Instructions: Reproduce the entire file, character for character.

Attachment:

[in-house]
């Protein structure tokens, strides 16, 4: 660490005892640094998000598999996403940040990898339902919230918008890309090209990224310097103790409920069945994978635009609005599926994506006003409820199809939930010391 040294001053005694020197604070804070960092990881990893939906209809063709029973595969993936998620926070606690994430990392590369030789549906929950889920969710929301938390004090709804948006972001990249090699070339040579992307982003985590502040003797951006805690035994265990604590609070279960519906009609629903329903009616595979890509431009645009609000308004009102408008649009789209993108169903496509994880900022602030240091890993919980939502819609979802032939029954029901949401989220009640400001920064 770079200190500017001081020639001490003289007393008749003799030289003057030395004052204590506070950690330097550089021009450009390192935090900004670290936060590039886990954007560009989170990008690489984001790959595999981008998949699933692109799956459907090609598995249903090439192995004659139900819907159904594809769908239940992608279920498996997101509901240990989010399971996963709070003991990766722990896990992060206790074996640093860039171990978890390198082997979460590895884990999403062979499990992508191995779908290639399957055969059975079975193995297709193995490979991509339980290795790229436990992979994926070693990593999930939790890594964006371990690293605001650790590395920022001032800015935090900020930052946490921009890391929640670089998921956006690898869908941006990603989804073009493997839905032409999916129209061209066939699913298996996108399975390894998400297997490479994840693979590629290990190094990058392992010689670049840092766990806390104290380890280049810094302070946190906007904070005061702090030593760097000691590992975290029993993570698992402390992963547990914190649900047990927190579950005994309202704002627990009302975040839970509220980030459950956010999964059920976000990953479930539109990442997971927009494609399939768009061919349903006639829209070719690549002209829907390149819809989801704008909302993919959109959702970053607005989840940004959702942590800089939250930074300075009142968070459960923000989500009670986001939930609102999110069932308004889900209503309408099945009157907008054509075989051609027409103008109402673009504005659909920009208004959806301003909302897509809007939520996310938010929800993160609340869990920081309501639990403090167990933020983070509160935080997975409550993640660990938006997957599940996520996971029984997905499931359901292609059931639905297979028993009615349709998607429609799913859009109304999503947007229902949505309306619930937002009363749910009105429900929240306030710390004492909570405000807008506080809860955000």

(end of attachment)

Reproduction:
[in-house]
């Protein structure tokens, strides 16, 4: 660490005892640094998000598999996403940040990898339902919230918008890309090209990224310097103790409920069945994978635009609005599926994506006003409820199809939930010391 040294001053005694020197604070804070960092990881990893939906209809063709029973595969993936998620926070606690994430990392590369030789549906929950889920969710929301938390004090709804948006972001990249090699070339040579992307982003985590502040003797951006805690035994265990604590609070279960519906009609629903329903009616595979890509431009645009609000308004009102408008649009789209993108169903496509994880900022602030240091890993919980939502819609979802032939029954029901949401989220009640400001920064 770079200190500017001081020639001490003289007393008749003799030289003057030395004052204590506070950690330097550089021009450009390192935090900004670290936060590039886990954007560009989170990008690489984001790959595999981008998949699933692109799956459907090609598995249903090439192995004659139900819907159904594809769908239940992608279920498996997101509901240990989010399971996963709070003991990766722990896990992060206790074996640093860039171990978890390198082997979460590895884990999403062979499990992508191995779908290639399957055969059975079975193995297709193995490979991509339980290795790229436990992979994926070693990593999930939790890594964006371990690293605001650790590395920022001032800015935090900020930052946490921009890391929640670089998921956006690898869908941006990603989804073009493997839905032409999916129209061209066939699913298996996108399975390894998400297997490479994840693979590629290990190094990058392992010689670049840092766990806390104290380890280049810094302070946190906007904070005061702090030593760097000691590992975290029993993570698992402390992963547990914190649900047990927190579950005994309202704002627990009302975040839970509220980030459950956010999964059920976000990953479930539109990442997971927009494609399939768009061919349903006639829209070719690549002209829907390149819809989801704008909302993919959109959702970053607005989840940004959702942590800089939250930074300075009142968070459960923000989500009670986001939930609102999110069932308004889900209503309408099945009157907008054509075989051609027409103008109402673009504005659909920009208004959806301003909302897509809007939520996310938010929800993160609340869990920081309501639990403090167990933020983070509160935080997975409550993640660990938006997957599940996520996971029984997905499931359901292609059931639905297979028993009615349709998607429609799913859009109304999503947007229902949505309306619930937002009363749910009105429900929240306030710390004492909570405000807008506080809860955000």